Oranitib Plus cTACE Fails to Prolong Overall Survival in Hepatocellular Carcinoma
A previous study demonstrated that TACE plus orantinib insignificantly prolonged progression-free survival, though it did not improve OS.
Orantinib plus conventional transcatheter arterial chemoembolization (cTACE) does not improve overall survival (OS) over cTACE alone among patients with unresectable hepatocellular carcinoma, according to a study published in The Lancet Gastroenterology & Hepatology.1
TACE is associated with significant risks such as metastasis, liver dysfunction, and incomplete tumor necrosis. A previous study demonstrated that TACE plus orantinib insignificantly prolonged progression-free survival (PFS), though it did not improve OS.
For the double-blind, phase 3 ORIENTAL study (ClinicalTrials.gov Identifier: NCT01465464) researchers randomly assigned 889 patients with hepatocellular carcinoma to receive oral orantinib 200 mg twice daily or placebo within 28 days of cTACE. The median follow-up was 17.3 months.
Patients in the orantinib arm had a median OS of 31.1 months (95% CI, 26.5-34.5) vs 31.1 months (95% CI, 28.4-not reached) in the placebo arm (hazard ratio [HR], 1.090; 95% CI, 0.878-1.352; P = .435).
The study also failed to demonstrate an improvement of median time to TACE failure and time to treatment failure for patients receiving orantinib, but the orantinib arm did achieve a median time to progression of 2.9 months (95% CI, 2.8-3.0) vs 2.5 months (95% CI, 1.4-2.9) in the placebo arm (HR, 0.858; 95% CI, 0.744-0.990; P = .0356).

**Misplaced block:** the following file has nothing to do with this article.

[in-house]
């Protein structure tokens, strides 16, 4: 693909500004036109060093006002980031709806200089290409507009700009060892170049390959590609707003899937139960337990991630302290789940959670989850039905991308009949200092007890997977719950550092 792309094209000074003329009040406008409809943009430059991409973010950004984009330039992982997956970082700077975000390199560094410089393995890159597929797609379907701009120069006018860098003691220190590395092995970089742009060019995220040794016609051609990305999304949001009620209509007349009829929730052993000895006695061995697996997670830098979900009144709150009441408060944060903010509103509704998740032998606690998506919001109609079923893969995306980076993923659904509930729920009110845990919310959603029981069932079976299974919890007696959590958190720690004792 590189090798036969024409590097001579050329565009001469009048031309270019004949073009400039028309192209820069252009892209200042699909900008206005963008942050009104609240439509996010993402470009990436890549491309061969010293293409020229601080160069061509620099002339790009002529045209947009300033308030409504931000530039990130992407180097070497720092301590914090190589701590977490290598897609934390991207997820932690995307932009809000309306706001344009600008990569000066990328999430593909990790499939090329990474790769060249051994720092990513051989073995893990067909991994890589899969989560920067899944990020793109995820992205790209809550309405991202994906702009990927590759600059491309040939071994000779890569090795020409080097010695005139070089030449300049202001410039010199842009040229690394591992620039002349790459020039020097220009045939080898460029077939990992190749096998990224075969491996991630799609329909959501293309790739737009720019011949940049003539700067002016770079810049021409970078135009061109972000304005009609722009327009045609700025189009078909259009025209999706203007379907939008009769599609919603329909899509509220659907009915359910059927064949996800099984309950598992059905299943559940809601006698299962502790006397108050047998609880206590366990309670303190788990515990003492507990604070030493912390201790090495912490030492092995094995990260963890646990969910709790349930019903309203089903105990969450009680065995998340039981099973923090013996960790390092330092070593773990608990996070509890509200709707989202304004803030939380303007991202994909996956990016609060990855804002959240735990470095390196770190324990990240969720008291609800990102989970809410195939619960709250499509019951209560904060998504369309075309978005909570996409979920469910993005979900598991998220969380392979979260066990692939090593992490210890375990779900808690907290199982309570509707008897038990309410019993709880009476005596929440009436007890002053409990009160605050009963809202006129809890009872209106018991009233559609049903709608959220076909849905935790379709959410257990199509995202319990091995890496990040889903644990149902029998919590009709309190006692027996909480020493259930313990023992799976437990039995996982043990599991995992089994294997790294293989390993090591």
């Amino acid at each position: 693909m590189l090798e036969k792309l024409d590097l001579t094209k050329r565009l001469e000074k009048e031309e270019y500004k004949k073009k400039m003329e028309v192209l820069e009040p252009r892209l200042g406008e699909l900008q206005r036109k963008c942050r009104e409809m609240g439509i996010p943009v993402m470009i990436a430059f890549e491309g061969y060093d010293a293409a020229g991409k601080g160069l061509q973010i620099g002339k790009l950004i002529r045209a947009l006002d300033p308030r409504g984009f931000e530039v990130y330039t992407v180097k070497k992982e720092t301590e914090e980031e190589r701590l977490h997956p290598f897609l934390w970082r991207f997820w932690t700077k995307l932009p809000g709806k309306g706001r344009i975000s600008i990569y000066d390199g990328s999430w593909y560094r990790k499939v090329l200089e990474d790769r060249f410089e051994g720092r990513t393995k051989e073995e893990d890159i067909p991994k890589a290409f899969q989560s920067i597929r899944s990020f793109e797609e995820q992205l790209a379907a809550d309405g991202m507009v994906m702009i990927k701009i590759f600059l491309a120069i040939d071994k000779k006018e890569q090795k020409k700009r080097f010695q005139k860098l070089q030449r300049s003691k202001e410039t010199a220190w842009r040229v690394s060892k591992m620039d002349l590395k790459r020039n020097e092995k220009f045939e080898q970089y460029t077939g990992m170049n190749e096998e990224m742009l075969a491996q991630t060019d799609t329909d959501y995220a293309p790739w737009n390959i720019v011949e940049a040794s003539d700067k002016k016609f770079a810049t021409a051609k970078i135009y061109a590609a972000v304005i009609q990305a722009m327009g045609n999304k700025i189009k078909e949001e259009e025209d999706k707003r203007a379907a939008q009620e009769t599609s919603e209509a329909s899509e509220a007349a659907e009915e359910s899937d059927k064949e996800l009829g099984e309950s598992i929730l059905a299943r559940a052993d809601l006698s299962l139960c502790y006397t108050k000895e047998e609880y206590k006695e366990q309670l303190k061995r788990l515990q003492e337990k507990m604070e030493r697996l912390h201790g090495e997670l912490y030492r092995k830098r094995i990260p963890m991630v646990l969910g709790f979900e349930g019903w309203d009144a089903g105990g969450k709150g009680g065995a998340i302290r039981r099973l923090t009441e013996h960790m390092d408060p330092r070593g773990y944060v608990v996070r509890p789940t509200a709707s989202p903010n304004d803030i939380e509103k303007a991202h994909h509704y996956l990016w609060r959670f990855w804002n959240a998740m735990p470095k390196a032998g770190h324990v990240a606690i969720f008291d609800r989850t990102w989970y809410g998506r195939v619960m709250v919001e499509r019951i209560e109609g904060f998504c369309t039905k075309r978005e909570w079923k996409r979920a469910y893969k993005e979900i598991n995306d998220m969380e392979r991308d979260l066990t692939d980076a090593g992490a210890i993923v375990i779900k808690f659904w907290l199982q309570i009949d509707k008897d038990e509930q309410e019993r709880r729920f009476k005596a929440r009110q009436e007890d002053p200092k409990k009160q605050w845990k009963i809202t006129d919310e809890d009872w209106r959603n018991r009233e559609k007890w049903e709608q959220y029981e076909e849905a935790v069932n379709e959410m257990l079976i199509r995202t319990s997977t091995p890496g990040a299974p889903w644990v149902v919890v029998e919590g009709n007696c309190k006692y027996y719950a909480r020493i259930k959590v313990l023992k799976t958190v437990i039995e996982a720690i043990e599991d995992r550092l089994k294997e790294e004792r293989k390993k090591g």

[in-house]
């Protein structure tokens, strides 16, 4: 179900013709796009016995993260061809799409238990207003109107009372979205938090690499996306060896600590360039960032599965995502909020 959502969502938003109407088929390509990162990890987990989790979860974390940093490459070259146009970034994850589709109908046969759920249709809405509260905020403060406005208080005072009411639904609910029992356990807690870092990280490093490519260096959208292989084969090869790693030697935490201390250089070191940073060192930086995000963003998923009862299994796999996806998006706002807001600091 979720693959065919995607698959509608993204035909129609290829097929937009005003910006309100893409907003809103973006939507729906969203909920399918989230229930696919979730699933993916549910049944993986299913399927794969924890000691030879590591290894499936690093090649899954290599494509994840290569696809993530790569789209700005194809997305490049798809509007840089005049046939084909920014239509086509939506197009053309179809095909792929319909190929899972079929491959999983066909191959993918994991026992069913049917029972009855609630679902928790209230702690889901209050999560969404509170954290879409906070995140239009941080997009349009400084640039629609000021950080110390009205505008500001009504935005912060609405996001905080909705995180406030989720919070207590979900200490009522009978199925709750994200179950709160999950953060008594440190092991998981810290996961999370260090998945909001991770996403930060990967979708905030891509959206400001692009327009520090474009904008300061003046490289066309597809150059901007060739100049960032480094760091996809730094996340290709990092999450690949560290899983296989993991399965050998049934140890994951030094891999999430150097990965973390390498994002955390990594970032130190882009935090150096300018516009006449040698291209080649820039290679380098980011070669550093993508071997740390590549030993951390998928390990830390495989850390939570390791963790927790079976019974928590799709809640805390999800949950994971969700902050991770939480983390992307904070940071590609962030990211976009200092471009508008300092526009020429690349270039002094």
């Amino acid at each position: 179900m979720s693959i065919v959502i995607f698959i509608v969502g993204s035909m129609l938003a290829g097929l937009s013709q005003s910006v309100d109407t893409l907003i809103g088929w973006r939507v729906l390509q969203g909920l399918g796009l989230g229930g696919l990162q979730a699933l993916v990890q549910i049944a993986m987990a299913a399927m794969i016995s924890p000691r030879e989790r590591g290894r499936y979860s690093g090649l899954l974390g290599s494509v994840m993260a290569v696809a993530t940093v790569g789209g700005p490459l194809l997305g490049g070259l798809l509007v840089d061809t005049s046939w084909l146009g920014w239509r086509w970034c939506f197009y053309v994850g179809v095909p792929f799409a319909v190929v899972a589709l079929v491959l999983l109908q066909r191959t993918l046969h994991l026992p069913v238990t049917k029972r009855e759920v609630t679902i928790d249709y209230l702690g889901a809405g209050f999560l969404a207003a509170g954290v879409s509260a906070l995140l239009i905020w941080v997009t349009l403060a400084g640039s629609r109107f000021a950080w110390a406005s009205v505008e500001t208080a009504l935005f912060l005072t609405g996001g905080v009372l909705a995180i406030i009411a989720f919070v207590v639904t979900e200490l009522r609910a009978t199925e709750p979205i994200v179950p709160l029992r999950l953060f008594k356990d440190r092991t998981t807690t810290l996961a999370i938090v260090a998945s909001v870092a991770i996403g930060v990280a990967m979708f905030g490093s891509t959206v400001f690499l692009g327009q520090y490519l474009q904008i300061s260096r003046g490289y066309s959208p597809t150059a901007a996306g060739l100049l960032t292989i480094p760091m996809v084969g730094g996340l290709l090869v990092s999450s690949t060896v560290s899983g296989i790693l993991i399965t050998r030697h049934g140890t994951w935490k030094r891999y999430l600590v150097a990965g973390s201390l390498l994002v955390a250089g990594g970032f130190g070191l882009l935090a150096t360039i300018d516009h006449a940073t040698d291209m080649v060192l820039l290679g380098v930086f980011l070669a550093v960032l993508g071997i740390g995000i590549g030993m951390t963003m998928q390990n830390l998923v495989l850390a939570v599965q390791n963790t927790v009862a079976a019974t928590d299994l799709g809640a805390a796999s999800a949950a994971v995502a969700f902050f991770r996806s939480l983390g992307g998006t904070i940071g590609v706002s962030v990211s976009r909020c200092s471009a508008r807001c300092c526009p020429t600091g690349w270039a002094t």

The trial was terminated early citing futility.
The main adverse events (AE) experienced by patients in the orantinib arm included an elevation of liver function enzymes, edema, and ascites. The most frequently reported grade 3 or greater AEs in the orantinib arm and placebo arm were elevated aspartate aminotransferase (43% vs 36%, respectively), elevated alanine aminotransferase (34% vs 30%), and hypertension (11% vs 9%).
Serious adverse were reported by 45% and 30% of patients in the orantinib and placebo arms, respectively.
The authors concluded that “more refined trial designs, more applicable endpoints, and concomitant use of more potent and less toxic targeted agents should be explored in future TACE combination trials.”
- Kudo M, Cheng AL, Park JW, et al. Orantinib versus placebo combined with transcatheter arterial chemoembolisation in patients with unresectable hepatocellular carcinoma (ORIENTAL): a randomised, double-blind, placebo-controlled, multicentre, phase 3 study. Lancet Gastroent Hepato. 2017 Oct 4. doi: 10.1016/S2468-1253(17)30290-X [Epub online ahead of print]